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AU at the Science and Engineering Expo

By Emily Schmidt

Director of Physics Laboratories Jonathan Newport teaches booth visitors about ooblecks.

Director of Physics Laboratories Jonathan Newport teaches booth visitors about ooblecks.

American University science departments collaborated to present the Science in the Kitchen exhibit at the USA Science and Engineering Expo. Held April 27 – 29 at the Washington, DC Convention Center, the expo featured more than 3,000 exhibits and 150 stage shows discussing various aspects of science and engineering.

“It was incredibly exciting to see so many individuals learning about science at our exhibit,” says premedical programs director Lynne Arneson. At least 1,500 expo attendees visited the Science in the Kitchen exhibit. The AU tables were always crowded with a constant stream of visitors. Visitors of all ages came to the booth and were impressed with what they saw. AU staff and volunteers received numerous positive comments from attendees, including “this is my favorite booth” and “I can’t wait to do science here.”

Biology, physics, and public health faculty planned activities for the expo. Twenty-eight undergraduate students and 6 students from the Mesa College Prep Program at Johns Hopkins APL volunteered at the AU exhibit during the weekend. Many exhibit visitors remarked about how pleased they were that AU students were willing to share their time getting kids excited about science.

The Department of Physics demonstrated viscosity of fluids, including water, honey, and molasses. They also taught attendees about non-Newtonian fluids, including sheer-thinning fluids (ketchup and paint) and sheer-thickening fluids (oobleck, which is a mixture of 2 parts cornstarch and 1 part water). Student volunteers demonstrated the application of force to an oobleck by speakers and by hand (see video). Exhibit visitors were shown the production of plasma, another phase of matter, by using grapes in a microwave (don’t try this at home).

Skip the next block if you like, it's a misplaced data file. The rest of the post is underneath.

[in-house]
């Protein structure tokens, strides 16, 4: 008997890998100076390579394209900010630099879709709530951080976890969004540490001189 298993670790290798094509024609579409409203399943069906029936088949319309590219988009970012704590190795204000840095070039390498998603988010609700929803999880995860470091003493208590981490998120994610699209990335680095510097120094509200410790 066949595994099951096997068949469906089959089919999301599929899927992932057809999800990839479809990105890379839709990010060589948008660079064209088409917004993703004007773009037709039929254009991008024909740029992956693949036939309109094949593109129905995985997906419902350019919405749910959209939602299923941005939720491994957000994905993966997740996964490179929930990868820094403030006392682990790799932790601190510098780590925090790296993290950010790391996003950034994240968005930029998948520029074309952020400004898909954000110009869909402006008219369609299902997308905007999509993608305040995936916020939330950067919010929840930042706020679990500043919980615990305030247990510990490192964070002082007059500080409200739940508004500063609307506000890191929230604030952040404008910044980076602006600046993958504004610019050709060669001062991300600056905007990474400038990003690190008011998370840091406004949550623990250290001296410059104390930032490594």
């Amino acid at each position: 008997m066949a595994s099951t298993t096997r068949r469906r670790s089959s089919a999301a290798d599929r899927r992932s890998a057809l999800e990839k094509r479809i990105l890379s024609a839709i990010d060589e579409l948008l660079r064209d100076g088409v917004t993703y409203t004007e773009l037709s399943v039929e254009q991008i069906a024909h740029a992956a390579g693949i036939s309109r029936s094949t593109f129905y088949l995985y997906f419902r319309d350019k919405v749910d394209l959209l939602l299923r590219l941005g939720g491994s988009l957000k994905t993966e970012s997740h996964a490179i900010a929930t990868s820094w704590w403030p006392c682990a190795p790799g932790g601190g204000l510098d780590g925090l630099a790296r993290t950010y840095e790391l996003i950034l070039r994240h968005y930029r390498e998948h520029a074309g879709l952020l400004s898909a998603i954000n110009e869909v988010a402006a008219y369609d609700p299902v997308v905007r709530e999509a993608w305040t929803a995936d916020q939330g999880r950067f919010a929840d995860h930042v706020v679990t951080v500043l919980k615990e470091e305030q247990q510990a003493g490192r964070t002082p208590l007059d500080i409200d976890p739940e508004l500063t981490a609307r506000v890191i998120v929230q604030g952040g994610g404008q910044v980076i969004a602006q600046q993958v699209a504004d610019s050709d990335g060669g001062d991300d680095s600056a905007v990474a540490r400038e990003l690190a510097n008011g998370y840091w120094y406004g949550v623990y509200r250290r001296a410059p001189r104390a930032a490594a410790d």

The Department of Biology provided materials and expertise to help expo attendees isolate DNA from common food items, including bananas, apples, strawberries, and broccoli. Visitors were shown how to isolate their own DNA from their cheek cells. A negative control, marshmallow fluff, was provided for especially inquisitive students.

The Public Health Program demonstrated how bacteria can contaminate well-used cutting boards using a UV-sensitive powder. Student volunteers also engaged attendees in discussions of serving size and the effect of plate size on the amount of food eaten.

The expo provided a way to showcase the sciences at AU to students, the public, and other organizations and universities that participated. “The annual event is a way to show that AU is serious about science and research,” stated Arneson. “Science is a vital component to the university and the faculty are pleased to have an opportunity to demonstrate this to the general public and also possible future students.”